Poor households, smallholder farmers, and small and medium-sized enterprises require a range of financial services to stabilize income, plan for the future, respond to shocks, and invest in their households, communities, and businesses. For example, savings allow households to smooth income when an unexpected cost hits home. Insurance provides a safety mechanism to cover losses after a severe weather incident, death, or other trauma. Credit supports re-investment after a disaster or steadies seasonal cash crunches. Financial services are, in short, critical to individual, household, and community resiliency.
And not only do these services provide assurances for the future — they encourage higher-risk/higher-reward enterprise and livelihood strategies in the present.
The Mobile Platform
With improved connectivity and the proliferation of mobile technology, a platform has emerged that allows for promising innovations to deliver relevant financial services to the hard-to-serve populations, businesses, and marginalized communities that need them most.
For their part, financial suppliers benefit from the electronic payments platform through reduced costs of cash transportation, management, and leakage, making it easier for them to reach “last mile” customers too costly or risky to serve through the traditional bank branch network. For clients, electronic payments reduce the temptation and ease with which cash is overspent and provide a financial history to help secure future loans and other forms of financial support1. The advent of electronic payments and mobile money services allows for new service delivery models that can reach disparate and removed markets and communities.
In Kenya, the mobile payments service M-PESA (M for mobile, Pesa meaning money in Swahili) is a strong example of how mobile financial services build household resiliency. In a 2,000-household survey, William Jack and Tavneet Suri found that households with an M-PESA user are, on average, able to withstand large income shocks, such as illness or job loss, without any reduction in household spending2. By contrast, in households lacking an M-PESA user, spending falls 6 to 10 percent in the wake of a major shock.1 This finding is particularly significant given that, by the end of 2009, M-PESA reached more than 70 percent of Kenyan households and more than 50 percent of Kenya’s poor, unbanked, and rural population.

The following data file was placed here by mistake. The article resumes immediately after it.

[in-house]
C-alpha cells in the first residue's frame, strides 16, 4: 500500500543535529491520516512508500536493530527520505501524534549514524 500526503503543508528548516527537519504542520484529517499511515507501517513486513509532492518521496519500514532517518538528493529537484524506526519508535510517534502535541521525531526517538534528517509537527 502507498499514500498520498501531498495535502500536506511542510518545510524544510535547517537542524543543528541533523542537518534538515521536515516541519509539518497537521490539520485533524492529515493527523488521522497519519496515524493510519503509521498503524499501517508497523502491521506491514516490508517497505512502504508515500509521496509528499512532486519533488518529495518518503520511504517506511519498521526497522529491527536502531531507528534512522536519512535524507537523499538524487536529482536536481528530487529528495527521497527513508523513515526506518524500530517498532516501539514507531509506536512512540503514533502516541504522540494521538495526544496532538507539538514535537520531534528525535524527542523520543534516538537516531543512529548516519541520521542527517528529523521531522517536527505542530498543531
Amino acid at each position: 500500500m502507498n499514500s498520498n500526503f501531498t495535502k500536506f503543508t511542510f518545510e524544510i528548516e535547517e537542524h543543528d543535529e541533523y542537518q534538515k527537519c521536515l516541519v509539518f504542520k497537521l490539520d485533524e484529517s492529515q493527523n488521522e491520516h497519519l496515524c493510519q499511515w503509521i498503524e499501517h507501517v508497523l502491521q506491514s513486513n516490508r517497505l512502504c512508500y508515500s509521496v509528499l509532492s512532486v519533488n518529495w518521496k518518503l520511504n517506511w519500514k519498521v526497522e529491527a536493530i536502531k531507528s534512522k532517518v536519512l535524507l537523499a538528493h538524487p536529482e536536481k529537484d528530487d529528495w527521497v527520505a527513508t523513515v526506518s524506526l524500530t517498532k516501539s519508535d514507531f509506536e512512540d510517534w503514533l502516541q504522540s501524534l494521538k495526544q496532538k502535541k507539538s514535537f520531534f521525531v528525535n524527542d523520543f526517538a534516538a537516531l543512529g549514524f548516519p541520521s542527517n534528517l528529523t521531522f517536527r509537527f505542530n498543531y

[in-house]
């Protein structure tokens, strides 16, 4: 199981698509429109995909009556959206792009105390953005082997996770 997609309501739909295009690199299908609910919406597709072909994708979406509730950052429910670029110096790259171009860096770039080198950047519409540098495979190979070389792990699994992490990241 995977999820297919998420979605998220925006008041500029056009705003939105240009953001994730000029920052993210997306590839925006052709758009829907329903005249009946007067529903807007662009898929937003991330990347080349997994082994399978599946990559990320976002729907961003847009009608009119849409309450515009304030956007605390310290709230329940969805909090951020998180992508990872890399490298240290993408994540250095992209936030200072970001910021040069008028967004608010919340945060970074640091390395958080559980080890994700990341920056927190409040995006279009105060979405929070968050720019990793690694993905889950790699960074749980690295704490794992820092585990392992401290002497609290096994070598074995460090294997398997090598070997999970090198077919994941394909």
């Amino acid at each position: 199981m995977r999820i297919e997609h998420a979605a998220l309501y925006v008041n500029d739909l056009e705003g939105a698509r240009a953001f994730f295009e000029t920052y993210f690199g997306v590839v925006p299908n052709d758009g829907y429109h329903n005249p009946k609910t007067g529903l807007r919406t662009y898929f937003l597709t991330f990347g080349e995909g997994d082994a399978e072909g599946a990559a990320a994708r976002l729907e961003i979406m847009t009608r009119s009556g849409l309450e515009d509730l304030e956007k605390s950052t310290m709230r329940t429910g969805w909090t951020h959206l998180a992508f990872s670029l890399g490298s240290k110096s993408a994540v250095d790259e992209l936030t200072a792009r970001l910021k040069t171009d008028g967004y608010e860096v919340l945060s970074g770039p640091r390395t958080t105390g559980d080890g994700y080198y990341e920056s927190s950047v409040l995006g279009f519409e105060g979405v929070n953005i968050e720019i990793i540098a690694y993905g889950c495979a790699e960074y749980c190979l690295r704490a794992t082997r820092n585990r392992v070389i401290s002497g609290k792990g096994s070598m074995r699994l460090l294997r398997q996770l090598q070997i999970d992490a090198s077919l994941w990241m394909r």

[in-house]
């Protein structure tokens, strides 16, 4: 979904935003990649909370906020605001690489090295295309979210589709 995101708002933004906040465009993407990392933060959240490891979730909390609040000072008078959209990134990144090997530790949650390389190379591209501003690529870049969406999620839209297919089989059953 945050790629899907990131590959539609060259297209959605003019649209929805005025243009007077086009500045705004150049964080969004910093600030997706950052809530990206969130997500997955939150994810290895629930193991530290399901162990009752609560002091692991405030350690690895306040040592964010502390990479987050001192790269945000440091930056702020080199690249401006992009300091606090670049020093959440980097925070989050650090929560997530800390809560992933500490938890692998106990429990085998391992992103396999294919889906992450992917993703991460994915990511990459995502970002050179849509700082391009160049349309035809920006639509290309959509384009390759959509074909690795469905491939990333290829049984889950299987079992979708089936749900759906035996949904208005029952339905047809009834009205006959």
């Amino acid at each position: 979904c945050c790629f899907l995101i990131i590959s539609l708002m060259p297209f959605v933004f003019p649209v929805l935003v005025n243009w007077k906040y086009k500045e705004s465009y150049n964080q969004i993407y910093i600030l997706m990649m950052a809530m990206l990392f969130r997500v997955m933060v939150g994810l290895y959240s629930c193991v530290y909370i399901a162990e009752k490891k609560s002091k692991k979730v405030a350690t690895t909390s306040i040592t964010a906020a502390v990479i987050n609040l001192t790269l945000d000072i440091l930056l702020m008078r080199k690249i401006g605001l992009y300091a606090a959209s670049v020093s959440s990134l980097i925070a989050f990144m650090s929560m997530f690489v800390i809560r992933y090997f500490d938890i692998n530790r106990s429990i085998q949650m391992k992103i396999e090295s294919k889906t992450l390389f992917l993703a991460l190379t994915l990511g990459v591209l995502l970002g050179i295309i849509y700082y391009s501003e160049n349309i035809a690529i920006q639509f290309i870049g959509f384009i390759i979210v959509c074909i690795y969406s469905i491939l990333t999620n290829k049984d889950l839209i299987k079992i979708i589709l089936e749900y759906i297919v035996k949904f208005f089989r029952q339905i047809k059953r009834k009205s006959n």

Realizing the promise of mobile-enhanced financial services is complicated and requires the involvement of disparate actors. A sustainable electronic-payment market system needs a strong agent network reaching all urban, peri-urban, and rural areas with highly trained and motivated agents. A robust system arises when cross-sector partnerships are common and government and nongovernmental organizations are able to easily use electronic payments and scale programs. A comprehensive system emerges when financial services providers use the payments system to deliver diverse, appropriately priced financial products.
The Kenyan success story has been difficult to replicate in other countries. In most developing economies, even where electronic payments and mobile money are available and increasing, financial services are still lumpy, incomplete, and unresponsive to the varying lifecycle needs of the poor. The emergence of a broader financial inclusion agenda, coupled with a greater push toward client-centric product design, has the potential to change the role that financial services play in all echelons of a society and economy. Person-to-person and government-to-person electronic payment transactions will always be vital in the financial service industry. But the greater promise lies in the integration of electronic payments into savings, insurance, and credit services to marginalized, poor, and rural clients.
- Financial services are critical to individual, household, and community resiliency.
- Electronic payment and mobile money services allow for new service delivery models that can reach removed communities.
- Realizing the promise of digital payment systems will require coordination across disparate actors but there is great opportunity in using digital platforms to increase delivery of savings, insurance, and credit services.
Radcliffe, Daniel, and Rodger Voorhies. 2011. A Digital Pathway to Financial Inclusion. Bill & Melinda Gates Foundation: 7. ↩
Jack, William, and Tavneet Suri. 2011. Risk Sharing and Transactions Costs: Evidence from Kenya’s Mobile Money Revolution. Financial Sector Deepening and the Consortium on Financial Systems and Poverty. University of Chicago: 19. ↩